Thursday, March 17, 2011
Close to Nowhere
Last week I left everyone hanging about my Thursday emergency MRI -- remember chapter movies eons ago?
Beth, who has just completed eight chemo treatments, had an MRI Wednesday. We talked about it at work Tuesday -- the headphones to keep the noise level bearable, the claustrophobia and the best part -- the vibrations!
It almost feels like you’re inside a washing machine and the washer is off balance.
I spent the rest of that Thursday afternoon/evening vibrating in tune with the MRI machine, even though I was long out of it.
The hardest part of any test is waiting for the doctor to call and tell you what’s wrong with you. Something is always wrong!
Dana, the girls and I left early two Friday mornings ago for Gulfport to go watch Grace ride in her first ever horse show.
The doctor didn’t call during the ride down to the coast; he didn’t call while we walked around the fairgrounds where the horse show was being held and he didn’t call as we finally checked into our hotel.
At 4:56 p.m. he called. He said the guys that looked at the MRI thought maybe there were pockets of infection. I needed to go see a neurologist.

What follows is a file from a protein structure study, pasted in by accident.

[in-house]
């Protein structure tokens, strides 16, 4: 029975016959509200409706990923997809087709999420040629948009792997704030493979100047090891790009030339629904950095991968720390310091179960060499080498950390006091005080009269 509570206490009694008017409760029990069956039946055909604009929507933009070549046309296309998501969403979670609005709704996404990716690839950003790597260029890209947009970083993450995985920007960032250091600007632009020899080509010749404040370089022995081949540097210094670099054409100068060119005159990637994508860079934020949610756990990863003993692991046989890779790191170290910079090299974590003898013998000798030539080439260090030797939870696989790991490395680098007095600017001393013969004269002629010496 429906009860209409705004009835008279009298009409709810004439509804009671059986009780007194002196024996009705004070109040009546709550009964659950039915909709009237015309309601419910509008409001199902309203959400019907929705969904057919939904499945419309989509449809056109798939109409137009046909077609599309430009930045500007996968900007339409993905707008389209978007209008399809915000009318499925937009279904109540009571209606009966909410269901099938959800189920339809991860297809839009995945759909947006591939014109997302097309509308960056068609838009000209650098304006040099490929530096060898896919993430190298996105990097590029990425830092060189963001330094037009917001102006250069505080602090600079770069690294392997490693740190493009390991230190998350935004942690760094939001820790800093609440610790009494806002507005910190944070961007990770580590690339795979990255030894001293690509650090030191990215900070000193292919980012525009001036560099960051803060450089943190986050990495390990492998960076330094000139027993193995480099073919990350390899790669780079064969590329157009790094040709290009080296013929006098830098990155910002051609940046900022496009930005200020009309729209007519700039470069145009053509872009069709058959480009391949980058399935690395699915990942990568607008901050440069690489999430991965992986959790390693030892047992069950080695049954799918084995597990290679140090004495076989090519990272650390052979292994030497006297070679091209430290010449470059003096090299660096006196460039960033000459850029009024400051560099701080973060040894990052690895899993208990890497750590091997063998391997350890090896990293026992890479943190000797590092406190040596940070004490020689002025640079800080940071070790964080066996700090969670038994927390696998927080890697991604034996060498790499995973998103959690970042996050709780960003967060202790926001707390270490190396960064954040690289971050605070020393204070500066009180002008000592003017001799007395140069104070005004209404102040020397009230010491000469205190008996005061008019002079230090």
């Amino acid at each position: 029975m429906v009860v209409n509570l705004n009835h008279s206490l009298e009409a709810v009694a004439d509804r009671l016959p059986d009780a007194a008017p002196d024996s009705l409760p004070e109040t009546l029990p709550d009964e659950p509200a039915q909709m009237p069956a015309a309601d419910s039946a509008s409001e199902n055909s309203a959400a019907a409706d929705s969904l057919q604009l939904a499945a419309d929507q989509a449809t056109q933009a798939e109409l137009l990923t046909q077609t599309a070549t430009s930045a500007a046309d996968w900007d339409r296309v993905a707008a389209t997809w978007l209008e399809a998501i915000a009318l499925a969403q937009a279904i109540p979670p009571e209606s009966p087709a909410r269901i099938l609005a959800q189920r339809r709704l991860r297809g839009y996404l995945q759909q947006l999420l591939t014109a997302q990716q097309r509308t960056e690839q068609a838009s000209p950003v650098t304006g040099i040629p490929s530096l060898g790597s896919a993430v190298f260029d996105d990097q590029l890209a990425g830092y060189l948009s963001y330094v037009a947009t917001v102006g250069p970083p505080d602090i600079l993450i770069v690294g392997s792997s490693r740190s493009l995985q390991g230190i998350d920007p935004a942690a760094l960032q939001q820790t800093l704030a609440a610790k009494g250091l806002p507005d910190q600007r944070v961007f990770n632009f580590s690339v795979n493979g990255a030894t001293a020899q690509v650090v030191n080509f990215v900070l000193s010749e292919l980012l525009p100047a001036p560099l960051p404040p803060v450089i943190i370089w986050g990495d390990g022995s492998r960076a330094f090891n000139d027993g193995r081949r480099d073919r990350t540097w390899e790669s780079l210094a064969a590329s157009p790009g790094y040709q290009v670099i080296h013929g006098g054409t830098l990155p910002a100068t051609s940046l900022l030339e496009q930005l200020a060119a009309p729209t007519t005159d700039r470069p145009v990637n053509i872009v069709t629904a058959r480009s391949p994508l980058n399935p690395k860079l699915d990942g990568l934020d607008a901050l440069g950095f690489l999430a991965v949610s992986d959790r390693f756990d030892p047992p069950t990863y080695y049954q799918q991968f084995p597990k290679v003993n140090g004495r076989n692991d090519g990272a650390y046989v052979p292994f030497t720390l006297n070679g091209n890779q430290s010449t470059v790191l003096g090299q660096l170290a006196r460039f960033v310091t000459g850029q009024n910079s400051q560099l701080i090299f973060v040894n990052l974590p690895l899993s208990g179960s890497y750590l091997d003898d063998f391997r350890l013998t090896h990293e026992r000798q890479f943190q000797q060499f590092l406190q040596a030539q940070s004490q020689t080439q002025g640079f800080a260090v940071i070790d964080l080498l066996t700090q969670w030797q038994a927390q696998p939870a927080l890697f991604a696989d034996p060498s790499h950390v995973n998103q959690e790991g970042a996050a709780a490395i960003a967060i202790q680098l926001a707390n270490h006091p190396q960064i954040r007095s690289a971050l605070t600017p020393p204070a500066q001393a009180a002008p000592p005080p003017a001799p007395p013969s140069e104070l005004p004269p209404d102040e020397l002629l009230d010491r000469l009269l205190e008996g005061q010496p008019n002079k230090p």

The following Friday, off I went to see Dr. Chen at Semmes Murphey Clinic in Memphis, Tenn. I have a fondness for that clinic, as they took excellent care of son Kris when he was born and for many years after.
Dr. Chen didn’t see anything. He said if I wanted to be completely sure, we could schedule a spinal tap.
I said, “No, thank you.”
Turns out, the MRI sees more and better than a spinal tap anyway.
But, he offered several times to do one anyway, if I wanted him to. I kept saying, “No, thank you anyway.”
After the neuro visit, Dr. Randle, my eye doctor who spotted the swollen optic nerve in the first place, consulted with, I assume, more doctors and it was decided that I needed to try some new, very unpronounceable medicine.
After looking up the new medicine on Wikipedia, I was somewhat leary about taking it. Seems like it’s a miracle drug when it works, but the side effects include seizures -- which the pill is often prescribed to control seizures. Go figure!
I have to take it for a while and then go back to Dr. Randle and see if it’s helping.
In the meantime, Pop and I both are suffering mightily with a horrible, terrible cold!
• All our problems seem petty in comparison to what’s happening in Japan -- earthquakes, tsunami and now the nuclear reactors exploding.
Pray for them. Send a donation if you can.
News: (662) 252-4261 or firstname.lastname@example.org
Questions, comments, corrections: email@example.com
©2004, The South Reporter, All Rights Reserved.
No part of this site may be reproduced in any way without permission.
The South Reporter is a member of the Mississippi Press Association.
Site managed and maintained by
South Reporter webmasters Linda Jones, Kristian Jones
Web Site Design - The South Reporter
Back | Top of Page